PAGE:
A FAMILIAR TALE
The Pale Door (15)
Review: RJ Bland
There is something undeniably appealing about the merging of the Horror and Western genres. The lawlessness of the wild west, coupled with the lack of technology of the era and sparseness of people provide the potential for a variety of genre possibilities. However, generally speaking, there haveb't been too many attempts to bridge the gap between two of the oldest genres of cinema. At one end of the scale, Blood Moon and Gallowwalkers fell flat, whilst at the other end, Bone Tomahawk and The Wind scored a home run. Aaron B. Koontz's The Pale Door, falls somewhere in the middle.
Jake and Duncan are brothers who have had a bit of a rough start to life (their parents are killed when they are both kids). And despite a strong brotherly bond, have turned into very different adults. Jake earns an 'honest' living working in a saloon but Duncan is the head of the infamous Dalton Gang, a diverse band of outlaws. The Dalton Gang stop at Jake's saloon to discuss their next job and decide to rob a train the next day. However, when they lose one of their crew in a personal dispute, Jake decides to make up the numbers, despite his brother's reluctance. The train robbery goes pretty much according to plan (bar one notable cock up) but when the gang open up a large trunk that they hope is filled with valuables, they instead find a young girl bound and gagged. She tells them that she has no idea why she was taken from her home and that if they return her safely back to her town then they will be handsomely rewarded. They accept her offer and get her home safely. However it turns out that her 'home' is a brothel and her 'family' are in fact a coven of witches...
Despite boasting a strong cast (Zachary Knighton, Bill Sage, Pat Healy) and eeking out a certain amount of intrigue in the first thirty minutes or so, The Pale Door largely fails to deliver the goods, despite serving up a solid dose of action and violence. The western aesthetic is mostly ok, if a bit rough around the edges. The film's tone is a little harder to grasp however, in part due to an inconsistent combination of occult horror and western caper elements. There is also a real reluctance to actually attempt to generate any real sense of tension or atmosphere. Koontz's decision to focus on the carnage is initially quite fun but becomes a little repetitive after a while and we end up seeing a little too much of the assailants at times. It's an enjoyable enough ride, but it never realises the potential of it's super cool premise.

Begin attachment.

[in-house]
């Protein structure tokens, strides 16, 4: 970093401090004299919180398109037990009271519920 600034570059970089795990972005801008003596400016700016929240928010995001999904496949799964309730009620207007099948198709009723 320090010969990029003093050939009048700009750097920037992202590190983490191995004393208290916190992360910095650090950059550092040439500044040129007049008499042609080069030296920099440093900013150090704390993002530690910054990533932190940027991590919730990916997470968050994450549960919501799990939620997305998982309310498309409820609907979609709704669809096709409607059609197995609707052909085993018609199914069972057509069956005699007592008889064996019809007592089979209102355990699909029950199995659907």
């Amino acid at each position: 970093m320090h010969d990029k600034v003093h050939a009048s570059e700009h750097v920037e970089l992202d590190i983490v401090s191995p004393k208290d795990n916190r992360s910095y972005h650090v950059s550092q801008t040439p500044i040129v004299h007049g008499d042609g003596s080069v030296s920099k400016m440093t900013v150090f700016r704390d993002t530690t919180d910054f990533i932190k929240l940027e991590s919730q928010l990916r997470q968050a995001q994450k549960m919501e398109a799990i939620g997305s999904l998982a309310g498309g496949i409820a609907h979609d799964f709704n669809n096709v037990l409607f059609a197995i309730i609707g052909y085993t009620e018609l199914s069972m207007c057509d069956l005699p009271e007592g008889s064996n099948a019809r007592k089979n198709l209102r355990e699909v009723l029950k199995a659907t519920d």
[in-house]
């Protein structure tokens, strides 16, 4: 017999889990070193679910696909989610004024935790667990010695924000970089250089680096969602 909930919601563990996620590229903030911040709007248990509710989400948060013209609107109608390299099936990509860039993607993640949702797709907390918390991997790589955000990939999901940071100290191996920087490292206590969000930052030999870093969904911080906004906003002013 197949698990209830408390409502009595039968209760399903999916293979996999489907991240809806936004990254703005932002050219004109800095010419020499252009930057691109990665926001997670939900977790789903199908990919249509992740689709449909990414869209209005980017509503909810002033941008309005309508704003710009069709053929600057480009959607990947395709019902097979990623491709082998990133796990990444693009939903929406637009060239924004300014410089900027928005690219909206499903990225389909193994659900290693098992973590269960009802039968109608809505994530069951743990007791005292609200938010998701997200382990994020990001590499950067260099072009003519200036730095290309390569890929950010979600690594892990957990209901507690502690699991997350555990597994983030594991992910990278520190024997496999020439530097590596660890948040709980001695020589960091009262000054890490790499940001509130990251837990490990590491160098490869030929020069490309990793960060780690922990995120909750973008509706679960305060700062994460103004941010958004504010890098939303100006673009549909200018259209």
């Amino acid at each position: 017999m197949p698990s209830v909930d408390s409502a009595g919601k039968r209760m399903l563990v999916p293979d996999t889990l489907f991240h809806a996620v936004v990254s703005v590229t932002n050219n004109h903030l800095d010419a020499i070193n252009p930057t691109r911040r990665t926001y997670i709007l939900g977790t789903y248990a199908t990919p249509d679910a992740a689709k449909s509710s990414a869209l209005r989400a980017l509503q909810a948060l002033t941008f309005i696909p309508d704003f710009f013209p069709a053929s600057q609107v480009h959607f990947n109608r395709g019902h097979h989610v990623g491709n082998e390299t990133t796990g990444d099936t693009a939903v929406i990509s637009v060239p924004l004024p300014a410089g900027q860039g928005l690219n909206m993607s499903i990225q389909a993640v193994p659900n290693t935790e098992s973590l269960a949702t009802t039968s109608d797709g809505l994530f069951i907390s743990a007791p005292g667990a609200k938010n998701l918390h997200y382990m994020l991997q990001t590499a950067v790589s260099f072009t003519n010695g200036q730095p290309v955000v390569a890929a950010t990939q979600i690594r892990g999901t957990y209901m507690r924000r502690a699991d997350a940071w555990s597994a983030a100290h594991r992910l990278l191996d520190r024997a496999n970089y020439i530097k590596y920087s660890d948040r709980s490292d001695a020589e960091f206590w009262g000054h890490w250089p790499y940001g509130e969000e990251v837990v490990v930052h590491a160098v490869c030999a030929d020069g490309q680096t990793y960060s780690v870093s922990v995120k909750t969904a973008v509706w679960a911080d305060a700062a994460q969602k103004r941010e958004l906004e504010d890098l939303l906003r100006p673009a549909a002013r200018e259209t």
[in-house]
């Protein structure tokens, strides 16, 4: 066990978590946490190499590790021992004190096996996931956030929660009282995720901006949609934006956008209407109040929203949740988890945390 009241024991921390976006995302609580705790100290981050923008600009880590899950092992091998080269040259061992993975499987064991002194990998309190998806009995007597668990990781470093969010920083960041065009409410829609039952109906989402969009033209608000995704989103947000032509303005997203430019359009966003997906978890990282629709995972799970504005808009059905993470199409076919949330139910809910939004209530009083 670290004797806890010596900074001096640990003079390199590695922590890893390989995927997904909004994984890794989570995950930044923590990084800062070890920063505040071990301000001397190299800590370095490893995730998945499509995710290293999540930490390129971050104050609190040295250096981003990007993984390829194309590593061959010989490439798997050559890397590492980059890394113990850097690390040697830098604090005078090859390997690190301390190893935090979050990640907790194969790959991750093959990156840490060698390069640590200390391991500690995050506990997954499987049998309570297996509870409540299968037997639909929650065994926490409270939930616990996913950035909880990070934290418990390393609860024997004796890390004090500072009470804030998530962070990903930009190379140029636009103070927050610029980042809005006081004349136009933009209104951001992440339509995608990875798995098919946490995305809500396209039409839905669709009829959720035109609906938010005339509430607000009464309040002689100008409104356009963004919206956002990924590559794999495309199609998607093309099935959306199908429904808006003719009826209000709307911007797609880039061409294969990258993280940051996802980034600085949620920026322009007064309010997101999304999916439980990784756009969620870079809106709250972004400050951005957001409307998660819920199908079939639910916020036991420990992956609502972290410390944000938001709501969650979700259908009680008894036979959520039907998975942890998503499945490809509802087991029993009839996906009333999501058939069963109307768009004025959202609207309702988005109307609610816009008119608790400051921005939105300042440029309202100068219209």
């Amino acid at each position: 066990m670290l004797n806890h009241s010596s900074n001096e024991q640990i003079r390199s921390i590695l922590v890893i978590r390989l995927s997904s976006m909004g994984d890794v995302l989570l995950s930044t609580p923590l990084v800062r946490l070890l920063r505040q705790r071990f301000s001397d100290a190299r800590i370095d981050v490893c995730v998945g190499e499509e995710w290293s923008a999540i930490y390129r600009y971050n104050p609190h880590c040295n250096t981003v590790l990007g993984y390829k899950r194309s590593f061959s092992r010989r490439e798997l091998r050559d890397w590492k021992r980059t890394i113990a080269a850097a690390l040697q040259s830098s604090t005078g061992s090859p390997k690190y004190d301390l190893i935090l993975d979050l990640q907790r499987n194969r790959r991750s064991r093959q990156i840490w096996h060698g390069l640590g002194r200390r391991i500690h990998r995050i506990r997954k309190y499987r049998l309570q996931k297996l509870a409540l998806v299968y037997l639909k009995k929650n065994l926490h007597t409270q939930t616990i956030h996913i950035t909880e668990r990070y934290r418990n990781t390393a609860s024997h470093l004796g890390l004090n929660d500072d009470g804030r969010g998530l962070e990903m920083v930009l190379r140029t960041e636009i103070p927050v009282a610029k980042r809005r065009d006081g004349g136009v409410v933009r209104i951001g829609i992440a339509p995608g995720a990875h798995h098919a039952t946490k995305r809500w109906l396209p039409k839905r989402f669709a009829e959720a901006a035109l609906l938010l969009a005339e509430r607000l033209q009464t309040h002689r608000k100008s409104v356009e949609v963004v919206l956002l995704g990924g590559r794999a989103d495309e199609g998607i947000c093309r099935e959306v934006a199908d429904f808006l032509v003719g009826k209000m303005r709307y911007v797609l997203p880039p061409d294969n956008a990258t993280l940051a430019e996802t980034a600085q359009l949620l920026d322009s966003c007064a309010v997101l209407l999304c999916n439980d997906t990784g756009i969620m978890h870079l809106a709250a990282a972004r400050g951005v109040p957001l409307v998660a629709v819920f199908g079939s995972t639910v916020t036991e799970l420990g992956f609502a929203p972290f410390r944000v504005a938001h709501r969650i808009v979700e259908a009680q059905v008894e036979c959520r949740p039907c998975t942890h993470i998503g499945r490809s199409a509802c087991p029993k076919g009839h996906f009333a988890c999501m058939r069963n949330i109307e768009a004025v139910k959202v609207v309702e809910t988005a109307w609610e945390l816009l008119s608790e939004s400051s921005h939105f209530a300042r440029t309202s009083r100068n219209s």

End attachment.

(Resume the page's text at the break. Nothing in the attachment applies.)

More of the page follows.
The following part of the review contains spoilers.
So don't read on unless you've seen the film!
Some have compared The Pale Door to From Dusk Til Dawn. Both are about outlaws who stumble into supernatural horror and both include a frantic five minutes of action about halfway through when the villains reveal their true selves. It's also a story that centres on a couple of brothers. The relationship between Jake and Duncan is quite nicely played by Knighton and Devin Druid, but The Pale Door seems so focused on this tale of brotherly love that everything else kind of fades into the background. Except the gore of course. But even these moments are hit and miss. Pat Healy cutting his own eyes out is commendably grim but there are a couple of other deaths that are off-screen or underplayed. This sense of inconsistency plagues the film throughout. The decision to portray the coven of witches as villains and victims removes some of their antagonistic power somewhat. They are simultaneously portrayed as old burnt crones but also as regular looking women but there appears to be no real rhyme or reason as to why they decide to flip back and forth between the two. And although the first time we see the old hags is pretty cool (that initial bust up at the brothel is probably the highlight of the film), we end up seeing a bit too much of them. There's a thin line between something feeling fantastical and something feeling a bit silly and although the practical effects are fine, there's something Roald Dahl Witches about them. And whilst that particular coven is terrifying, part of why they are is because we see them in their true form a little more fleetingly.
Koontz has managed to assemble a pretty solid cast here but they all feel a little underwritten. It's always going to be a challenge when it's a bit of an ensemble but they do feel a bit too stereotype. The order of their deaths is also pretty obvious too.
The finale of the film, whilst actually feeling completely logical and necessary, does feel a little underwhelming. Perhaps Koontz was thinking that after so much carnage, we could perhaps do with a more muted climax. It does work and Jake's decision to sacrifice himself does carry some emotional weight but I don't quite understand why Duncan doesn't fight for his brother a little more. I kind of don't buy that and the behaviour of the witches at the end also just felt a little convenient. 'Yeah, sure, we'll let your brother flee to safety as long as you let us kill you'. They spent the entire film terrorising the outlaws but at the end it all feels a bit too business like. And whilst I didn't NEED to see the entire ritual at the end, there was some sense in showing at least the beginning of it. Eek it out a bit more and make Jake's sacrifice more powerful. Alas, it goes out with a bit of a whimper.